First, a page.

The benefits of rest – and why it’s definitely not selfish!
Recently there has been a lot of talk in the media about the need for self-care, and I’m a huge advocate of having a good self-care routine built into your lifestyle to help combat anxiety, stress and burnout, however, one of the things we seem to talk about much less is rest.
What is rest? What is the difference between rest and self-care? And do we need to do both?
Even though rest to me is part of self-care, it’s usually very different to what we tend to think of when look at creating our own self-care routines. When I discuss self-care with clients it’s often about activities that re-energise them – a massage, a soak in a bath, a walk with a dog. All of those are great things to introduce into your life and make sure you do regularly, but actual rest – what does that look like for you?
The obvious one that springs to mind is sleep and that often comes with its own issues. How often do you comment to someone that you “don’t feel rested?”
There are however different types of rest – physical, mental, emotional, sensory and social rest – and they’re all areas where we need to pay more attention to.
Mental and emotional rest is allowing ourselves the space and time to focus on ourselves, when we’re not physically active, but can allow ourselves to daydream or sit and think. It might literally mean sitting and staring into space or going for a walk without a reason to do it!
Sensory rest is being able to switch off from screen time or things that over stimulate us. Think about those many moments when we multi-task – texting a friend while watching a film for example – can cause sensory overload. Sometimes we need peace – no radio, no TV, just space to stop and not be bombarded by noise.
Social rest might seem a weird one after been so limited in our social capacity over the last 18 months, but it’s still important to pace yourself and not over commit. Taking a social rest means just choosing wisely when we should be resting instead of engaging.
Rest can be a game changer. Rest can feel impossible at times BUT if we don’t do it, if we don’t listen to our bodies and our minds, we can find ourselves suffering from both physical and mental illness.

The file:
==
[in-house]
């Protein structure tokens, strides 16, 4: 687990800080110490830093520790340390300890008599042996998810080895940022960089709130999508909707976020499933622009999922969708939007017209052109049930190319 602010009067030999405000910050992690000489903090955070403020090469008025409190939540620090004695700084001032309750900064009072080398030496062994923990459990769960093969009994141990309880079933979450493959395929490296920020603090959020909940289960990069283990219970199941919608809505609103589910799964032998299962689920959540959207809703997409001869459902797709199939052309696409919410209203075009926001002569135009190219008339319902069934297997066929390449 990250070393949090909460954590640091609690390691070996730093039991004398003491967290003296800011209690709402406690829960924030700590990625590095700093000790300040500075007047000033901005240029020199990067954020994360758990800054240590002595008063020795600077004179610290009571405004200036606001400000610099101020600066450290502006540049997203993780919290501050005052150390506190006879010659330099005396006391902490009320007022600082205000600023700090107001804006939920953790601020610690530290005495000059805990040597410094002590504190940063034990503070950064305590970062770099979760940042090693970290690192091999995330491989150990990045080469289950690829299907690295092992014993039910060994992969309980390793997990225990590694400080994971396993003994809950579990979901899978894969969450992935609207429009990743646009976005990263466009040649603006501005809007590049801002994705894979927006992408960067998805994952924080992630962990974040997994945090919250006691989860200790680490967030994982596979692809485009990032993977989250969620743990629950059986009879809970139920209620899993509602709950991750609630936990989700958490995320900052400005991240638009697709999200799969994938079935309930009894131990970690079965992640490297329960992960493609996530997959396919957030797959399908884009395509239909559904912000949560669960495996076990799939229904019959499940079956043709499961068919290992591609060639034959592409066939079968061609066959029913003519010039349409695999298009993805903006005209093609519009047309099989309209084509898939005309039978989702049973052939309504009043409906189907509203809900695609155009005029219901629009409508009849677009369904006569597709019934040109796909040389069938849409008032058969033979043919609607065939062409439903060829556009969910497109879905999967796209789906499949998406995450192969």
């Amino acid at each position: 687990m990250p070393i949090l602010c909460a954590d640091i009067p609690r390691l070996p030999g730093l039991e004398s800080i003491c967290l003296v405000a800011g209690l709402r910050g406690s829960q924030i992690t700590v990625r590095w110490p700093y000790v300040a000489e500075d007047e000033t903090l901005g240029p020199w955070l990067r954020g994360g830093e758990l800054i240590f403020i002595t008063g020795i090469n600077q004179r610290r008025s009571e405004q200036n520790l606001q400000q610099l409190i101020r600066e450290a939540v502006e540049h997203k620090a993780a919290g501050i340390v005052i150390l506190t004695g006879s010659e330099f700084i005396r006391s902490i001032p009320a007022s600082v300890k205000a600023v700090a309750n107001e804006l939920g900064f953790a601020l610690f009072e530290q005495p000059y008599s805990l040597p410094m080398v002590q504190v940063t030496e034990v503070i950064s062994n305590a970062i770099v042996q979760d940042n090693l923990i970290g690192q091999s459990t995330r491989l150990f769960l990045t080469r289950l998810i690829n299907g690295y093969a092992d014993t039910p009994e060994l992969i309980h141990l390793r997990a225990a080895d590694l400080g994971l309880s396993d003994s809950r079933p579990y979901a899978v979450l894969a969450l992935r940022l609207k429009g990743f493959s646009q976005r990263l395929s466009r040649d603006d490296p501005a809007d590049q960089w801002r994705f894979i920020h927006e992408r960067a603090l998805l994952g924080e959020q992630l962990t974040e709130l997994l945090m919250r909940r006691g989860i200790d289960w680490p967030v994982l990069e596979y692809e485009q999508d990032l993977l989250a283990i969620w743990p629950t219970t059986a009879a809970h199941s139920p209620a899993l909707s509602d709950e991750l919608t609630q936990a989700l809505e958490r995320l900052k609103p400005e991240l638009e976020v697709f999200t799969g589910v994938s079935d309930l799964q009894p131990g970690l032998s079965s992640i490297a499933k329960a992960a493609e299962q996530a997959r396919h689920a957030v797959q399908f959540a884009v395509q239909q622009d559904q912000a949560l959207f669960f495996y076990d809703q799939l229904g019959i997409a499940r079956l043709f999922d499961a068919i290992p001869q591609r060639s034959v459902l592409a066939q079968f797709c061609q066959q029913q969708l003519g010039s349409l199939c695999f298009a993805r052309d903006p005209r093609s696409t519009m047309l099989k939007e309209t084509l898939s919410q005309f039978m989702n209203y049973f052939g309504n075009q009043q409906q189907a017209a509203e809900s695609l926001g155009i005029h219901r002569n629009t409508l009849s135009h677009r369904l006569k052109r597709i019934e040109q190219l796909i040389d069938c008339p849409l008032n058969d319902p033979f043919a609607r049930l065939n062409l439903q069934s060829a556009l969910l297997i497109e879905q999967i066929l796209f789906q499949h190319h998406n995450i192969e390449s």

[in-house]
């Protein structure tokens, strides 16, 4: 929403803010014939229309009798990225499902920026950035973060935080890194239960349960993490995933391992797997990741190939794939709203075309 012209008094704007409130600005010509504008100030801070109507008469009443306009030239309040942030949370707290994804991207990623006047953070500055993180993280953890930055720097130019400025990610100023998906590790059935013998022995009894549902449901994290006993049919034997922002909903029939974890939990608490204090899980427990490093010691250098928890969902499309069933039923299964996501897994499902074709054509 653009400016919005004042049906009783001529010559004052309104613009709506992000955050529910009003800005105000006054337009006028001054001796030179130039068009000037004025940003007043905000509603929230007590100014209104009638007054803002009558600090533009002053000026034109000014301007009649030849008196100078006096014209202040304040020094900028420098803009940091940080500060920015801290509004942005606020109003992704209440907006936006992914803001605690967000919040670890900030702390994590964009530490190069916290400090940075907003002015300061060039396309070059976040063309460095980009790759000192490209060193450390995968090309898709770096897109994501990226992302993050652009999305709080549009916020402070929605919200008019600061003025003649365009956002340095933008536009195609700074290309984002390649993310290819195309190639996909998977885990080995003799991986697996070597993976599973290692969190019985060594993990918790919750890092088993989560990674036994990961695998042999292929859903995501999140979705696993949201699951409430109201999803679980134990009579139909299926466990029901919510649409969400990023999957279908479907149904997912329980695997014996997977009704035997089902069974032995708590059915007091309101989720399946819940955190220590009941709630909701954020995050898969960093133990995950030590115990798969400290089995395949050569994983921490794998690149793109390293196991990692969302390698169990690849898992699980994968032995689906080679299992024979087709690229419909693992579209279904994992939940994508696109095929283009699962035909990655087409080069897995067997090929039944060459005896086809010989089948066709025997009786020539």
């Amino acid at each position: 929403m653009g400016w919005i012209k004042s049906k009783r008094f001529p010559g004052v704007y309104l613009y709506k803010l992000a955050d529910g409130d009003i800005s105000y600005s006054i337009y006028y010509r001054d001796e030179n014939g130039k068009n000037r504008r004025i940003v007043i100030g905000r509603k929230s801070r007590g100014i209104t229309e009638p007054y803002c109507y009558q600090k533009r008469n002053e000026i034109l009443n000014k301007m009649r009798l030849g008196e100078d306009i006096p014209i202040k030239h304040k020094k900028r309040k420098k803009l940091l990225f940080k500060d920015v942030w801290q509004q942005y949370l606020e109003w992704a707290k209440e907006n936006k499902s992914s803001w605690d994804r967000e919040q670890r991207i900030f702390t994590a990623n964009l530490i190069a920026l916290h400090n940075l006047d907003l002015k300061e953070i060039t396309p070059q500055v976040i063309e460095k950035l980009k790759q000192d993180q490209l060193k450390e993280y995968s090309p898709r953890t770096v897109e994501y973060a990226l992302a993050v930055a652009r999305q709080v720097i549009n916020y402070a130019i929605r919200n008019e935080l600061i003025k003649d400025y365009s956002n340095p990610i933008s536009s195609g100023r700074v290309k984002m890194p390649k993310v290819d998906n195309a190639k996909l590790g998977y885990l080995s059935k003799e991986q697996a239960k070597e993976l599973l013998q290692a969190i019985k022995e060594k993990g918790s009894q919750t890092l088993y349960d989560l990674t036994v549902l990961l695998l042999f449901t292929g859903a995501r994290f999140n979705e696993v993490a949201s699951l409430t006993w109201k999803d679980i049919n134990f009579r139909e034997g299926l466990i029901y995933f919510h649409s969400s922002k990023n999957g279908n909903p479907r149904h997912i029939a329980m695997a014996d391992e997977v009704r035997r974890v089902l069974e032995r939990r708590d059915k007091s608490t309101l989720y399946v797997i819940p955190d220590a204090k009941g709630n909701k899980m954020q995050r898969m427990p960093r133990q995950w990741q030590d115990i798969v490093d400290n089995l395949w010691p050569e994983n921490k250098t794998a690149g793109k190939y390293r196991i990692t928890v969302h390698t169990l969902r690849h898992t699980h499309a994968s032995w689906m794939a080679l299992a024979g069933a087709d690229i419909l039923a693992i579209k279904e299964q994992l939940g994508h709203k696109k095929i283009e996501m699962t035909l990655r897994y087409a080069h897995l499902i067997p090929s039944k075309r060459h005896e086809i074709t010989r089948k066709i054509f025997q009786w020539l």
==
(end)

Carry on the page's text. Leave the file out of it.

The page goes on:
For me, it’s the ‘not doing’. It’s that time when you’re definitely NOT multi-tasking. Resting doesn’t always need to be large chunks of time it can be 10/15 minutes here and there, where you just allow yourself to be, to not be doing anything.
This will feel completely alien for some and maybe even feel like a waste of their time, but the results can be immense.
Here are some other ways you can rest – just aim for ten minutes with each of these ideas:
- Sit down with a drink, doing nothing other than drinking it
- Go outside and sit in your garden. Listen to bird song or just focus on the sounds, smells and sights around you
- Walk around the block. This is not a fitness walk, a dog walk or a going somewhere walk – this is a chance just to walk and observe your neighbourhood.
- Lie down and concentre on your breathing. Focus on your body just resting – and try not to fall asleep if it’s a busy day!
- Read a book – pure escapism.
- Walk away from the technology! Ignore any pings or alerts, or even better, put your phone or laptop in another room!
I’m sure you’ll think of some other ways that you too can rest. If you take just ten minutes out of your day to disconnect with the world and rest, you will still get everything done, the world will not cave in, but you will feel better for it!
I would also thoroughly recommend having one day a month, or at least a morning or afternoon set aside to just rest, with nothing planned but recharging those batteries. It might feel impossible now, but once you’ve done it you’ll want to do it again – and again!
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